REPORTING FROM THSNA 2018
SAN DIEGO (FRONTLINE MEDICAL NEWS) – The incidence of polypharmacy among patients on warfarin therapy appears to peak at age 75, with close to 10 concurrent active prescriptions on average, results from a single-center study showed.
“Beware of polypharmacy with these patients,” Alan Jacobson, MD , said in an interview at the biennial summit of the Thrombosis & Hemostasis Societies of North America. “Anticoagulation tends to be a high-risk area. If you don’t treat, people have strokes. If you treat, they can have bleeds. Warfarin is the number one drug that gets older patients into the ER and admitted. We know that warfarin has a lot of drug-drug interactions.”
The average 75-year-old in the general population takes an average of 4.2 prescription medications, yet little is known about the number of drugs that patients who receive warfarin take, and how this varies with age, according to Dr. Jacobson, a cardiologist who directs the anticoagulant service at the Veterans Affairs Loma Linda (Calif.) Healthcare System.
For example, in the ARISTOTLE trial, patients used a median of six drugs, and 26% of patients used nine or more drugs ( BMJ. 2016 Jun 15;353:i2868 .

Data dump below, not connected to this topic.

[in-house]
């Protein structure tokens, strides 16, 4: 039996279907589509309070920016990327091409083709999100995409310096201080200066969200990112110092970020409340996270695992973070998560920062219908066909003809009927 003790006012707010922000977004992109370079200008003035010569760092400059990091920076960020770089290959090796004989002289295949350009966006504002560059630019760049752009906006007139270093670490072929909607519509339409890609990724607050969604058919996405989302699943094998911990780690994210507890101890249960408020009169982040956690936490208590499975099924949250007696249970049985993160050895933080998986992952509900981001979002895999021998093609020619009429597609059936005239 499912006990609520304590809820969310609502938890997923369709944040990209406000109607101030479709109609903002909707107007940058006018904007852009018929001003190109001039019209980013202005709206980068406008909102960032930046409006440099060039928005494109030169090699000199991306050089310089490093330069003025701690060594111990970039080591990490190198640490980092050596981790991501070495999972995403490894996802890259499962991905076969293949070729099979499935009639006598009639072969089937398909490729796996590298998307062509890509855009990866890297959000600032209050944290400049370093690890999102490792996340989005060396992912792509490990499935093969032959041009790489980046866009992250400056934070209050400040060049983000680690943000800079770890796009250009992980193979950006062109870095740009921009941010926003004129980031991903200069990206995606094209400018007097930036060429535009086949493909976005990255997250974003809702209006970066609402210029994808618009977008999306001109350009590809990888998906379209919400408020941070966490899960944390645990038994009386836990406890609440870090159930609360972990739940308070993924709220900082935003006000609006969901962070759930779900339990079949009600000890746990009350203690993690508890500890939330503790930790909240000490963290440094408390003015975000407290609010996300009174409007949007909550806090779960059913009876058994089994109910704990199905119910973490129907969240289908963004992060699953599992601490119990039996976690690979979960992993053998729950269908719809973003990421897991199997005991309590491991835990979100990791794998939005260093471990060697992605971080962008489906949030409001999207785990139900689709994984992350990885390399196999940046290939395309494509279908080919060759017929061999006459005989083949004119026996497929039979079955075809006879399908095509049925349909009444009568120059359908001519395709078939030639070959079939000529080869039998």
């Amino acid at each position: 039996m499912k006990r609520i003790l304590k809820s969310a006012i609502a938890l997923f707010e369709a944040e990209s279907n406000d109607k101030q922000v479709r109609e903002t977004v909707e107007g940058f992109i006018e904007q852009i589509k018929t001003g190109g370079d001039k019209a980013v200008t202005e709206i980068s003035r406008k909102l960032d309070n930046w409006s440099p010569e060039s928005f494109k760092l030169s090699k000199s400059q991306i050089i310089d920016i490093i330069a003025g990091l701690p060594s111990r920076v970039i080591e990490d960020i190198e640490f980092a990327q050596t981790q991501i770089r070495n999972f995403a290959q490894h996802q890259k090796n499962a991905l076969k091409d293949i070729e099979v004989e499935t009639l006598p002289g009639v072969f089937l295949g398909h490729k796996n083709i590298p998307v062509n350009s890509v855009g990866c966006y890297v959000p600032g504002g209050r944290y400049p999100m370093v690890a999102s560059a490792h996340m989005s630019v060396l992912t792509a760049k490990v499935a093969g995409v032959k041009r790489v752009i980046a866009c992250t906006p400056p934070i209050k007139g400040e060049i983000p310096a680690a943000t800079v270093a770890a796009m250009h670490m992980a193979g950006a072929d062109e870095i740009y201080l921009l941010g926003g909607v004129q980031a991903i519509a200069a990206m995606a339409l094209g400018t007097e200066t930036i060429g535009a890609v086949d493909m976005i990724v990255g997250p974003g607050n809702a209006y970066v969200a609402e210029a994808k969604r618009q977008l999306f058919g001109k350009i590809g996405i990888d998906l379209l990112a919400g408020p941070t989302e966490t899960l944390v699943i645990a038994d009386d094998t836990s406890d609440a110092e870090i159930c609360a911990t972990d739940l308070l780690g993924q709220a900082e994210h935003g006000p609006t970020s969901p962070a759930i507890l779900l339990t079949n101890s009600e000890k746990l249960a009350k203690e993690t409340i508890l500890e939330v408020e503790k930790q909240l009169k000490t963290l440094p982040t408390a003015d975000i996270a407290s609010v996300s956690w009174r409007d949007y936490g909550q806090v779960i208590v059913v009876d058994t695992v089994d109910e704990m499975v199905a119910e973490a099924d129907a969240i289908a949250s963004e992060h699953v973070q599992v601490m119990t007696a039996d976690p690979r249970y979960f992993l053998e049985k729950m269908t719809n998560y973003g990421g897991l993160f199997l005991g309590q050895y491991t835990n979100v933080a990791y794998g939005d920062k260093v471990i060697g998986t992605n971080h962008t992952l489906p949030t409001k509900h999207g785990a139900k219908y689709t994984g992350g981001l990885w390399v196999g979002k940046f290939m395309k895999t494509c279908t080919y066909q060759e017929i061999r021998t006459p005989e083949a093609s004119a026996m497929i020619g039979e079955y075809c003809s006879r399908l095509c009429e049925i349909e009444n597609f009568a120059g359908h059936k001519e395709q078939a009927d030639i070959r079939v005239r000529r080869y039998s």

In an effort to determine the average and maximum number of concurrent prescription drugs for age-dependent brackets of patients on warfarin, Dr. Jacobson and his associates reviewed the electronic pharmacy records of 1,122 warfarin patients at the VA Loma Linda Healthcare System. They excluded medications that could be obtained over the counter and calculated the average number of concurrent drugs for each of 10 age brackets: under age 50, over age 90, and eight brackets between those limits.
The researchers reported that 9,885 prescriptions were tabulated for the study population, which translated into a per patient average of 8.8 concurrent active prescription drugs, independent of age. They observed an age-dependent increase in the number of concurrent drugs that peaked at 9.9 among patients aged 70-74 years, and tapered off in those older than age 75. One patient in the 70- to 74-year-old age group was on 28 active prescriptions.
“If you’re on 28 pills, your chance of a bleeding complication is high,” Dr. Jacobson said. “We try to be rigorous with all of our patients on education. With these patients, slow the conversation down more. Have a family member come in with them and go into more detail.”
He added that the maximum number of concurrent prescriptions for any single patient in each age bracket tended to be two to three times higher than that of the average patient.
Dr. Jacobson acknowledged certain limitations of the study, including its single-center design and relatively small sample size. There was also no comparison available as to the number of concurrent prescriptions for patients not receiving warfarin. He reported having no financial disclosures.
SOURCE: Jacobson M et al. THSNA 2018. Poster 2 .